Grandville, Bete Noire: Luscious Art Creates Good Escapist Fun

Grandville, Bete Noire by Bryan Talbot

Grandville, Bete Noire, Bryan Talbot’s third steam-punk themed graphic novel, has the same lavish detail and striking use of color as the first two. English Badger D.I. Archie LeBrock is back, as rough-and-tumble as ever, and in this book we spend a bit more time with Quayle or “Q,” a brilliant inventor adept at stealth weapons, like a smoking pipe that is really a bomb. It’s a nice wink in the direction of Ian Fleming.

The plot is slimmer and more predictable than the first two, and a large part of the story is taken up with the exploration of LeBrock’s relationship with the beautiful prostitute Billie, who he met in Grandville, Mon Amor. We find out a bit more about Billie, especially, in one hilarious and naughty frame, what her particular work “specialty” is. Archie’s backstory is fleshed out, with some well-planted clues about future books.

grandvillebette noirWhat makes this book fun is the volume of in-jokes about art and artists, especially French artists. The murder victim is Gustave Corbeau (a crow), and the person who stands to benefit from his death is a gopher sculptor named Auguste Rodent. There are lots of comments about watercolors and oils, and representational art versus abstracts. The murder weapon that kills Corbeau is steampunk-ingenious, and the humor and puns keep coming through the book. (The villain’s cunning plan is to destroy representational art and replace it with meaningless abstractions – and that’s not a spoiler.)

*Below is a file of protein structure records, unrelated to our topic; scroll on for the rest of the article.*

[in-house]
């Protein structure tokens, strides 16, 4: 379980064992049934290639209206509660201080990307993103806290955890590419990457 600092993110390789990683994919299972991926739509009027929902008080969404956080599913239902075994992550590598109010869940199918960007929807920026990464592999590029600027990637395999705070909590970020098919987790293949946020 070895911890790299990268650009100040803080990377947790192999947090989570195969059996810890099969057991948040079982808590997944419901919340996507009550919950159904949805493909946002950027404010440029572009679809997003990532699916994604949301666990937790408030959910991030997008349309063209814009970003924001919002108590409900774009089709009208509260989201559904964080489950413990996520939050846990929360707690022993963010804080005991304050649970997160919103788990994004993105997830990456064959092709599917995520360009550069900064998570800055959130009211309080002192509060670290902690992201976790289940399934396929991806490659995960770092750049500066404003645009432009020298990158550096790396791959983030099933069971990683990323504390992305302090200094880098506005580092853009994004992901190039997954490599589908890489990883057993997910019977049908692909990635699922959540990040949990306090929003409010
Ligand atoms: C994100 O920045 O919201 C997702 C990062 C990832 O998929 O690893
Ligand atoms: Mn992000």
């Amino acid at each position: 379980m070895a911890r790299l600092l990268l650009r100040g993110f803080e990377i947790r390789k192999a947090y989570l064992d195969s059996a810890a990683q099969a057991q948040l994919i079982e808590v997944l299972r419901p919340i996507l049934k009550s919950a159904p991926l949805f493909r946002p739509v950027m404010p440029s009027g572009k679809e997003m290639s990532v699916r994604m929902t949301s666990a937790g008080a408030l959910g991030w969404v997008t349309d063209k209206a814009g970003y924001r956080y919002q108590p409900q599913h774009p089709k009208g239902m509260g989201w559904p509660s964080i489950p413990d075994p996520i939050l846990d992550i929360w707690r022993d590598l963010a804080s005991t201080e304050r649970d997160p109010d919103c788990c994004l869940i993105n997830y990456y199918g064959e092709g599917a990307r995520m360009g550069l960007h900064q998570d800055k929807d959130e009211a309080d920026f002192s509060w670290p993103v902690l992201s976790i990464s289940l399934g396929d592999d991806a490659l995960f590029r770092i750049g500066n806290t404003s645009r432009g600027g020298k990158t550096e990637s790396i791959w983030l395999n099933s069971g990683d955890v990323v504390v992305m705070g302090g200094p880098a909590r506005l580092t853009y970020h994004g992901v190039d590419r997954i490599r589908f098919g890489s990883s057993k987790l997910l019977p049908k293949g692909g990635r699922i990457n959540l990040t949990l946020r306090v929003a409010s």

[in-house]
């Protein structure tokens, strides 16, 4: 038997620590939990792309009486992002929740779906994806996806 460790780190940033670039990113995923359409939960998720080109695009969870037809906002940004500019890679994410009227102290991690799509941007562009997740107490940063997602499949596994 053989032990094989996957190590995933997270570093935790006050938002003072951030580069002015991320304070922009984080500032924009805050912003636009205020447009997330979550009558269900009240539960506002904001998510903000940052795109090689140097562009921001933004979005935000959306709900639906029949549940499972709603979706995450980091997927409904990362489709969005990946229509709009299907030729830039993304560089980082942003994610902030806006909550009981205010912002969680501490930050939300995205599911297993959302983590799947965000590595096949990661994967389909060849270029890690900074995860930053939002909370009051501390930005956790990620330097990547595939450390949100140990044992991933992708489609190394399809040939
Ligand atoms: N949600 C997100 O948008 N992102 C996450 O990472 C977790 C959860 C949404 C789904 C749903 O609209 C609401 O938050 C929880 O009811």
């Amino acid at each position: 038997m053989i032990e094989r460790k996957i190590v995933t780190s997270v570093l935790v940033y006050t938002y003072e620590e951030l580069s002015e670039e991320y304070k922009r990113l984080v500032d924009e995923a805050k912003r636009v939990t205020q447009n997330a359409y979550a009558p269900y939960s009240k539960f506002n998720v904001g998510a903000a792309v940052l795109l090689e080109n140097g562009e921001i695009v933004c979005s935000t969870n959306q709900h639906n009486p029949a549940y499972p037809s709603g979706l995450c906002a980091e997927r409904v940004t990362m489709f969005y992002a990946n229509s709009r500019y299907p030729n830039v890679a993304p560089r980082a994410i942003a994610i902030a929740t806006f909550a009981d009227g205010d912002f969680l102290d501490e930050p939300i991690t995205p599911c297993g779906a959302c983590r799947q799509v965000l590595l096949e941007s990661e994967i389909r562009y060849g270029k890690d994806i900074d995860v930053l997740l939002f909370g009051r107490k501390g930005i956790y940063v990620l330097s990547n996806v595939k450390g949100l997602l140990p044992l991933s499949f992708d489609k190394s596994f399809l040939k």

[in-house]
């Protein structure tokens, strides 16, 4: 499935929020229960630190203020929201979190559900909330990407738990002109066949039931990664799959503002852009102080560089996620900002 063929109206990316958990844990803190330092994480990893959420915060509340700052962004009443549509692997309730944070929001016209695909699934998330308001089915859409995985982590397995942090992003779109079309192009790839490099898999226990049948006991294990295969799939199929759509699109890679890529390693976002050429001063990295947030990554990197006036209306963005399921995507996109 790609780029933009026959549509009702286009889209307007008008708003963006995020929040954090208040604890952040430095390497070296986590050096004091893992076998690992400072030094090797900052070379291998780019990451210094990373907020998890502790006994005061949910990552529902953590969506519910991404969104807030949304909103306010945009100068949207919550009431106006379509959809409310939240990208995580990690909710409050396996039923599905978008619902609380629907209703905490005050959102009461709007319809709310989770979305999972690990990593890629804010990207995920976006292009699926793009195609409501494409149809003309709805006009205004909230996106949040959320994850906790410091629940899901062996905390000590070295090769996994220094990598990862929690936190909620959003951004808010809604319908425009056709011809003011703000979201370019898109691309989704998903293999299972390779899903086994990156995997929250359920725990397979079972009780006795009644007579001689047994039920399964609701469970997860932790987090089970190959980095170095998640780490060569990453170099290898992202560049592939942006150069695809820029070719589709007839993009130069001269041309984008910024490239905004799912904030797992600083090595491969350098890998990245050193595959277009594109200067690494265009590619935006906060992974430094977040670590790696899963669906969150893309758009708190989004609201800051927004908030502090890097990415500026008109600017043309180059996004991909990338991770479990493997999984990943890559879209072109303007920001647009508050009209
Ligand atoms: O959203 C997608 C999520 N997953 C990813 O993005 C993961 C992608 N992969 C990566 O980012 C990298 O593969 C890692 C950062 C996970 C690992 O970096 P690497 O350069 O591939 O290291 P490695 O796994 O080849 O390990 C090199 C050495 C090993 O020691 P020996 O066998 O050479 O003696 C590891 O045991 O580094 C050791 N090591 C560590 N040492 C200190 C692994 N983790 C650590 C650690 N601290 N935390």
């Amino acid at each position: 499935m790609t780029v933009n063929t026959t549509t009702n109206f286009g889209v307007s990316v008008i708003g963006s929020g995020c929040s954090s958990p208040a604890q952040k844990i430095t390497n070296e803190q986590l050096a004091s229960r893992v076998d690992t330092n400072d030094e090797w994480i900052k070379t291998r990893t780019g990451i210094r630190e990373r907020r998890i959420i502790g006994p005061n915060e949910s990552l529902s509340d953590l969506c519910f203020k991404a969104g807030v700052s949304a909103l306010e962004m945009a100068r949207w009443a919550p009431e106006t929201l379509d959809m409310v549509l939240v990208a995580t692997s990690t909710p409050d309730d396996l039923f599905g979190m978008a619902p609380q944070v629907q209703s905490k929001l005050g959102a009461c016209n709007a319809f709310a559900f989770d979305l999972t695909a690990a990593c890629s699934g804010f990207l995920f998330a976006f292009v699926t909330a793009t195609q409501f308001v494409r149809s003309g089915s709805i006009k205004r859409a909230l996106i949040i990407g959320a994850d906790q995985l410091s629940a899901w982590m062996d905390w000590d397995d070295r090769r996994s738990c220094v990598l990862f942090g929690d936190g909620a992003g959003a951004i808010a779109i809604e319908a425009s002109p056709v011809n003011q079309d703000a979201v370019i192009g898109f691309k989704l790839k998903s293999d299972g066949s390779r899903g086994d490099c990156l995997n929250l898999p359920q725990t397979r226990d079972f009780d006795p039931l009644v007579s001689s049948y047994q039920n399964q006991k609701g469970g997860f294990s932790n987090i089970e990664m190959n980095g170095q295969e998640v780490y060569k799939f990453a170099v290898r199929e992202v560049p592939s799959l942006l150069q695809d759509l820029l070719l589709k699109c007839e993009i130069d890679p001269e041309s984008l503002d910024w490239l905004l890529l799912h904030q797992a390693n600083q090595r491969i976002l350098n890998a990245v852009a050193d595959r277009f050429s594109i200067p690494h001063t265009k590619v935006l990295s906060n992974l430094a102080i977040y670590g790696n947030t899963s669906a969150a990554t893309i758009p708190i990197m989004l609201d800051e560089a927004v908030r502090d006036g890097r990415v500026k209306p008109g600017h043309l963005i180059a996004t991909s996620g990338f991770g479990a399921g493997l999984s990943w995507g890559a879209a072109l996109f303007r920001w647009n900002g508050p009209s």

As always, the images are wildly imaginative. There is a thrilling motorcycle chase on pages 76-77, that takes place under the admiring gaze of a gang of French street-apache meerkats.

I enjoyed the other two Grandville books more, but Bryan Talbot’s visual imagination is a treasure. Talbot’s world holds together, provides a fun escapist story and gives us eye candy galore.


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MARION DEEDS is retired from a 35-year career with county government, where she met enough interesting characters and heard enough zany stories to inspire at least two trilogies’ worth of fantasy fiction. Currently she spends part of her time working at a local used bookstore. She is an aspiring writer herself and, in the 1990s, had short fiction published in small magazines like Night Terrors, Aberrations, and in the cross-genre anthology The Magic Within. On her blog Deeds & Words, she reviews many types of books and follows developments in food policy and other topics.

View all posts by Marion Deeds

2 comments

  1. Gangs of French meerkats sounds really cool to me.

  2. They were cool.

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